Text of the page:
The blogosphere is snorting about a hoax "news story".
Yaniv Ben-Zaken, a local gas station owner, will be selling Kosher for Passover gasoline during the holiday this year. The move, Ben-Zaken says, has become necessary due to the increased ethanol content in gasoline required by the government. The ethanol is typically derived from corn, which is a forbidden food for Jews on Passover. And, according to Ben-Zaken, underJewish law, it is also forbidden to derive any benefit from corn. [More]
Like most good hoaxes, there is just enough truth to make it stand up for a while. And more than a few cerebral blogs swallowed it whole.
The “article” does get the two points of Jewish law correct. First, we are forbidden on Passover from having any hametz in our possession or ownership and it is forbidden to obtain a benefit from hametz during the eight days of the holiday. Hametz is any of the five forbidden grains (wheat, barley, oats, spelt, rye) that has been in the presence of moisture for more than eighteen minutes."Kosher ethanol" - ya gotta love it!
In Northern European communities around the 15th Century, the prohibition on eating hametz was extended to a category of grains called kitniyot: rice, millet, corn, and legumes. Because ground up rice flour or corn meal closely resembles wheat flour, Ashkenazi Jews exclude kitniyot from their Pesach diet as well. However, as “Rabbi Shalom Silver” is quoted as saying in the article, one may possess kitniyot and obtain a benefit from it, use it in any form or fashion, so long as one does not eat it. Baby powder that contains cornstarch, for example, is perfectly acceptable on Pesach, so long as one is not tempted to make a snack of it. [More of the debunking]
Coincidentally, as I have mentioned before, I have been listening to lectures on "The Story of the Bible". We're in the middle of the Middle Ages, so to speak, and one question that has long puzzled me was just answered. Why aren't there many Jewish farmers?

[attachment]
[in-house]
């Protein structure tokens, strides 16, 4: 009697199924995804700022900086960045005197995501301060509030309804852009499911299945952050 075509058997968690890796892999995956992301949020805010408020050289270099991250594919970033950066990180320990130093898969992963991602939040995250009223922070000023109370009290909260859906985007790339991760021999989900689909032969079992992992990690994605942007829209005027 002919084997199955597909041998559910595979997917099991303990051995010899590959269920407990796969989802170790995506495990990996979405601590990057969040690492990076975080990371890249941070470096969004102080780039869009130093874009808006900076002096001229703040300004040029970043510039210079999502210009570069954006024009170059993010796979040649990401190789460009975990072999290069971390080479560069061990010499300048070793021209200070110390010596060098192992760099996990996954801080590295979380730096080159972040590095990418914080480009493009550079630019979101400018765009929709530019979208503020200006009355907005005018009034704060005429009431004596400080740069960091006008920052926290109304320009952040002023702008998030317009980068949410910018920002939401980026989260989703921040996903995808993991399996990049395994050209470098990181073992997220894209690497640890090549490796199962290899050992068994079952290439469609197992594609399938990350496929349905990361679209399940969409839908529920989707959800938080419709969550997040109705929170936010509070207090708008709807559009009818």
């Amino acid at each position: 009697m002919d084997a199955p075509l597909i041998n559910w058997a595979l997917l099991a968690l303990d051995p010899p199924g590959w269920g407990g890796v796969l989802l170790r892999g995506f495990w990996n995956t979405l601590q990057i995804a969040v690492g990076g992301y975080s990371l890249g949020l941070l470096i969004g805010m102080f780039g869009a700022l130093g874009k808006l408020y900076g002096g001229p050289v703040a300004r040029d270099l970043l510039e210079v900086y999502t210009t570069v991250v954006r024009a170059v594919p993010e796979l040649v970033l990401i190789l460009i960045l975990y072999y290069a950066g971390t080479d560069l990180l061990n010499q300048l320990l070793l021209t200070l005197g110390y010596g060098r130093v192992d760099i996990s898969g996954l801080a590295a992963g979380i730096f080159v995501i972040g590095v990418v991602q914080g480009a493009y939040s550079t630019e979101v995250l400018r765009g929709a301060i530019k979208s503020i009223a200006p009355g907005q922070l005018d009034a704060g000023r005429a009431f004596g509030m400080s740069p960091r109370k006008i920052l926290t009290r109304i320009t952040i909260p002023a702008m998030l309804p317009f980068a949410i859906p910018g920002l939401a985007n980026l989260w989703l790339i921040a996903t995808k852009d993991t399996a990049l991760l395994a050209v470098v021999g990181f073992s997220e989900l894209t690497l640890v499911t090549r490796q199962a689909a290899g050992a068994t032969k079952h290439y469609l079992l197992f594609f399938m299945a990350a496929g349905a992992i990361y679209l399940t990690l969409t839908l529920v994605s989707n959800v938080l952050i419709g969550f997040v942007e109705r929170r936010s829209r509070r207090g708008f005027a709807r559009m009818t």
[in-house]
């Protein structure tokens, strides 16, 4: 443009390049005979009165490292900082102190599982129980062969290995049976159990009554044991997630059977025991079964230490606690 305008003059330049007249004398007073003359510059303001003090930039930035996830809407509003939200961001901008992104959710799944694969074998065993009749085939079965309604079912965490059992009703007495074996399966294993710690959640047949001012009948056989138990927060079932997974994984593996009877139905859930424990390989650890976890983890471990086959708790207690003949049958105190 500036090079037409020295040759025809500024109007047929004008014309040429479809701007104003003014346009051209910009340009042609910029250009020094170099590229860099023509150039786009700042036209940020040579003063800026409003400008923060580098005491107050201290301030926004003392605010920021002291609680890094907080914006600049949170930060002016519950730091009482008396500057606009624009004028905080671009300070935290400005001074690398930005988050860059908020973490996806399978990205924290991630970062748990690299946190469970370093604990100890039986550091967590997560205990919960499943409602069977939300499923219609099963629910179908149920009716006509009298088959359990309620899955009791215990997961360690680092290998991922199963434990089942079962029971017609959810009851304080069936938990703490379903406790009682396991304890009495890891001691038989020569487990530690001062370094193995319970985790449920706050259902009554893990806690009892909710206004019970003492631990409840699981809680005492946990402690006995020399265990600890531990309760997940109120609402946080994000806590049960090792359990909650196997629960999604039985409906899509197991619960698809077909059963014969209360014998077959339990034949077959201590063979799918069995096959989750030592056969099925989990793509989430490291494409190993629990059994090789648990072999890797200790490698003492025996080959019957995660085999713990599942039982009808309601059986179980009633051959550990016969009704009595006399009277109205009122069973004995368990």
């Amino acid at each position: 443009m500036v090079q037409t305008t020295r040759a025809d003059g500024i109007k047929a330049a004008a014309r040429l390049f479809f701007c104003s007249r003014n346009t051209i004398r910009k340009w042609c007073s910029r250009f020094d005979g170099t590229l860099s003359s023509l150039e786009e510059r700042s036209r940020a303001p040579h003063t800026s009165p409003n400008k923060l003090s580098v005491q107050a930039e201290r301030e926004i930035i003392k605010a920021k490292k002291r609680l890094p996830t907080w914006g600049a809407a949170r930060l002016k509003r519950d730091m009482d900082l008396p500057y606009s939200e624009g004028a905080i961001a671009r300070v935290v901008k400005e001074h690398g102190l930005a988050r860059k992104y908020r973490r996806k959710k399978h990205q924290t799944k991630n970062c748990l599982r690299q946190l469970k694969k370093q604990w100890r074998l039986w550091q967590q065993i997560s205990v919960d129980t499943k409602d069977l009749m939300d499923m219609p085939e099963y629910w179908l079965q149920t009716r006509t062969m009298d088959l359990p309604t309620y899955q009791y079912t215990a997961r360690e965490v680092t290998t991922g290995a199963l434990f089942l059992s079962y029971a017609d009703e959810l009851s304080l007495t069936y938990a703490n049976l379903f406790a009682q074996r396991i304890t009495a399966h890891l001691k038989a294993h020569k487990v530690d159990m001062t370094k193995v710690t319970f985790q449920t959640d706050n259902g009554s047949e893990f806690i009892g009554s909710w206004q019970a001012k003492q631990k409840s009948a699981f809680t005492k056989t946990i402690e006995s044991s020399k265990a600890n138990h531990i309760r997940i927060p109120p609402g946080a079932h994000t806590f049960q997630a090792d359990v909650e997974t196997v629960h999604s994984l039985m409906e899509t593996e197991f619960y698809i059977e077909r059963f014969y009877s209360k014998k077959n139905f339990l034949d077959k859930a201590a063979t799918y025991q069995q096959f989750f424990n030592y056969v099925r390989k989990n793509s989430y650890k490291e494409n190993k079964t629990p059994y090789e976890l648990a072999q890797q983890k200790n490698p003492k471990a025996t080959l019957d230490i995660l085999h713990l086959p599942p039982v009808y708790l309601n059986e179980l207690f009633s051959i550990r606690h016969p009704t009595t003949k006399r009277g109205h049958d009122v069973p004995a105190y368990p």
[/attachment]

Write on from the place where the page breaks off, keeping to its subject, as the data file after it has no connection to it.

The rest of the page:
The answer seemed simple: Jews were forbidden to own land for most of the Christian era, and hence never developed a modern agrarian heritage.
Turns out there was more to it than that. Those prohibitions occurred later in the Middle Ages as the Christian Church gained almost absolute power in some areas. The full story was more about education.
So—which Jews stuck with Judaism? Presumably those with a particularly strong attachment to their religion and/or a particularly strong attachment to education for education's sake. (The burden of acquiring an education is, after all, less of a burden for those who enjoy being educated.) The result: Over time, you're left with a population of people who enjoy education, are required by their religion to be educated, and are particularly attached to their religion. Naturally, these people tend to become educated. And once they're educated, they leave the farms. [More of a really interesting article]Bottom line: the bright ones chose more lucrative careers, the farmers likely dropped out of Judaism.
I wonder if the trend for farming to fail to appeal to our brightest - if not the best - will continue? Or will the technological intensity present a more attractive (and competitive) career?